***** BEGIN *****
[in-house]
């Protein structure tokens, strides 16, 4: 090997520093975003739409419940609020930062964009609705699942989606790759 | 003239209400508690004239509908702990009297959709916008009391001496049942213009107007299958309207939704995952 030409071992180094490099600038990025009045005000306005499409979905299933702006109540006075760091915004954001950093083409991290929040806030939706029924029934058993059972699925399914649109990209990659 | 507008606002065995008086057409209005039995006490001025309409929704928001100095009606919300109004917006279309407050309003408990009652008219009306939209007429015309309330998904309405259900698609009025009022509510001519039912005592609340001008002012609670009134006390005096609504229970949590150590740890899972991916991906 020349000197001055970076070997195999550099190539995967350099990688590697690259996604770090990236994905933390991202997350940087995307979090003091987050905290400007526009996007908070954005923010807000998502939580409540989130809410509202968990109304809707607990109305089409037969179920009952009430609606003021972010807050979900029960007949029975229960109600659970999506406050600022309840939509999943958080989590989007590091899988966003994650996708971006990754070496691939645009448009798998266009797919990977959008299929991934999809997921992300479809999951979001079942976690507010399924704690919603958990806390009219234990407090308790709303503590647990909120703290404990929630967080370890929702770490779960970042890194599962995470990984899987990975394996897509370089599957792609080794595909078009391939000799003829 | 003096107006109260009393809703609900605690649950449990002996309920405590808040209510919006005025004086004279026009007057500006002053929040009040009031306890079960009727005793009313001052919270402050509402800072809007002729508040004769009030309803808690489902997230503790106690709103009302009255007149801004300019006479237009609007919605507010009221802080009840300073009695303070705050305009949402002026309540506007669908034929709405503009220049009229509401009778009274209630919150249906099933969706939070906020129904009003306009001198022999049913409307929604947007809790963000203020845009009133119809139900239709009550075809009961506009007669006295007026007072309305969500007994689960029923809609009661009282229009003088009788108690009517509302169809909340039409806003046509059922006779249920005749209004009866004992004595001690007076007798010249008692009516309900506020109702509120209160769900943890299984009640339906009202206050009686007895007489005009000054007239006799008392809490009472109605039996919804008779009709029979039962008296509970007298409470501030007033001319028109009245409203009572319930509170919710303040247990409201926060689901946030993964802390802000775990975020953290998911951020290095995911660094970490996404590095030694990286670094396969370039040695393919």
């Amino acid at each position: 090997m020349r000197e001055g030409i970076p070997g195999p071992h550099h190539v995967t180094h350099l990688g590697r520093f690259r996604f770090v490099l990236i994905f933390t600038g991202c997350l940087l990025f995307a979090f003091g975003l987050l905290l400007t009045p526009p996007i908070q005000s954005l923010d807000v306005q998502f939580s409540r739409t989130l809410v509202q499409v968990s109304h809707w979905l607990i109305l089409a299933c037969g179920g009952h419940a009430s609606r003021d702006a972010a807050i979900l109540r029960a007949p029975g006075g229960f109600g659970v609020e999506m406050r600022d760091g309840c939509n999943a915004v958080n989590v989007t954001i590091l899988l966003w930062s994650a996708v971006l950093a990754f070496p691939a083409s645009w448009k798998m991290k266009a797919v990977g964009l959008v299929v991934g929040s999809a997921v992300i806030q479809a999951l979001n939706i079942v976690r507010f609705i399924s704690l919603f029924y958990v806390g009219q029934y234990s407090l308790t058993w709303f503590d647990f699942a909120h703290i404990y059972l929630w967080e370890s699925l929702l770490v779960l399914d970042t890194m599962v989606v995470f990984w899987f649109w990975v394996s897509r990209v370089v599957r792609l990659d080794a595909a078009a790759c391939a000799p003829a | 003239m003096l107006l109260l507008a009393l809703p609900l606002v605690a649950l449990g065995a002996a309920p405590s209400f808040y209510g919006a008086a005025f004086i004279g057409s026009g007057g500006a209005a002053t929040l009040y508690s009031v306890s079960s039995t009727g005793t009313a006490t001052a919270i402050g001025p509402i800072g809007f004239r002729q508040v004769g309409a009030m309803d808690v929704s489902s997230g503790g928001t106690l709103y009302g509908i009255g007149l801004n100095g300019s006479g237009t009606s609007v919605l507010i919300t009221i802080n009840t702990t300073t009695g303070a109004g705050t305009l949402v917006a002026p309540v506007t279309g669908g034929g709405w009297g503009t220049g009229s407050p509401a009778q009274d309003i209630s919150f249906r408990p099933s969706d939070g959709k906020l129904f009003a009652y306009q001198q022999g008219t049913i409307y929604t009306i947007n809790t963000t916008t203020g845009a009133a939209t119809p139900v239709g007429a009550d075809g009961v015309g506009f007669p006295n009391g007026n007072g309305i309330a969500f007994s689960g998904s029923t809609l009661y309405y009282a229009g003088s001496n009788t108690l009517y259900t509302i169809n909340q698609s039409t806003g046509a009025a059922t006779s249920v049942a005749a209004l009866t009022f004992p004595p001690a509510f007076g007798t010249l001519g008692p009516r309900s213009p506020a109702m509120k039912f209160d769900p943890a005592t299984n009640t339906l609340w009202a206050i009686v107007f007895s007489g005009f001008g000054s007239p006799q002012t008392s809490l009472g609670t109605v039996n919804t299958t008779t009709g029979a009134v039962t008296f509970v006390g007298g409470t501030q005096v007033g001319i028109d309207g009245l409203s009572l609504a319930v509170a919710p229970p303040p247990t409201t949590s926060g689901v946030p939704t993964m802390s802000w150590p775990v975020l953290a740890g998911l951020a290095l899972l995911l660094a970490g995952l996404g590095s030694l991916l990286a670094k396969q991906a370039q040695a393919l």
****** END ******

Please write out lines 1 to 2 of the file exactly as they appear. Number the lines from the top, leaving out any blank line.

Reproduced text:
[in-house]
């Protein structure tokens, strides 16, 4: 090997520093975003739409419940609020930062964009609705699942989606790759 | 003239209400508690004239509908702990009297959709916008009391001496049942213009107007299958309207939704995952 030409071992180094490099600038990025009045005000306005499409979905299933702006109540006075760091915004954001950093083409991290929040806030939706029924029934058993059972699925399914649109990209990659 | 507008606002065995008086057409209005039995006490001025309409929704928001100095009606919300109004917006279309407050309003408990009652008219009306939209007429015309309330998904309405259900698609009025009022509510001519039912005592609340001008002012609670009134006390005096609504229970949590150590740890899972991916991906 020349000197001055970076070997195999550099190539995967350099990688590697690259996604770090990236994905933390991202997350940087995307979090003091987050905290400007526009996007908070954005923010807000998502939580409540989130809410509202968990109304809707607990109305089409037969179920009952009430609606003021972010807050979900029960007949029975229960109600659970999506406050600022309840939509999943958080989590989007590091899988966003994650996708971006990754070496691939645009448009798998266009797919990977959008299929991934999809997921992300479809999951979001079942976690507010399924704690919603958990806390009219234990407090308790709303503590647990909120703290404990929630967080370890929702770490779960970042890194599962995470990984899987990975394996897509370089599957792609080794595909078009391939000799003829 | 003096107006109260009393809703609900605690649950449990002996309920405590808040209510919006005025004086004279026009007057500006002053929040009040009031306890079960009727005793009313001052919270402050509402800072809007002729508040004769009030309803808690489902997230503790106690709103009302009255007149801004300019006479237009609007919605507010009221802080009840300073009695303070705050305009949402002026309540506007669908034929709405503009220049009229509401009778009274209630919150249906099933969706939070906020129904009003306009001198022999049913409307929604947007809790963000203020845009009133119809139900239709009550075809009961506009007669006295007026007072309305969500007994689960029923809609009661009282229009003088009788108690009517509302169809909340039409806003046509059922006779249920005749209004009866004992004595001690007076007798010249008692009516309900506020109702509120209160769900943890299984009640339906009202206050009686007895007489005009000054007239006799008392809490009472109605039996919804008779009709029979039962008296509970007298409470501030007033001319028109009245409203009572319930509170919710303040247990409201926060689901946030993964802390802000775990975020953290998911951020290095995911660094970490996404590095030694990286670094396969370039040695393919």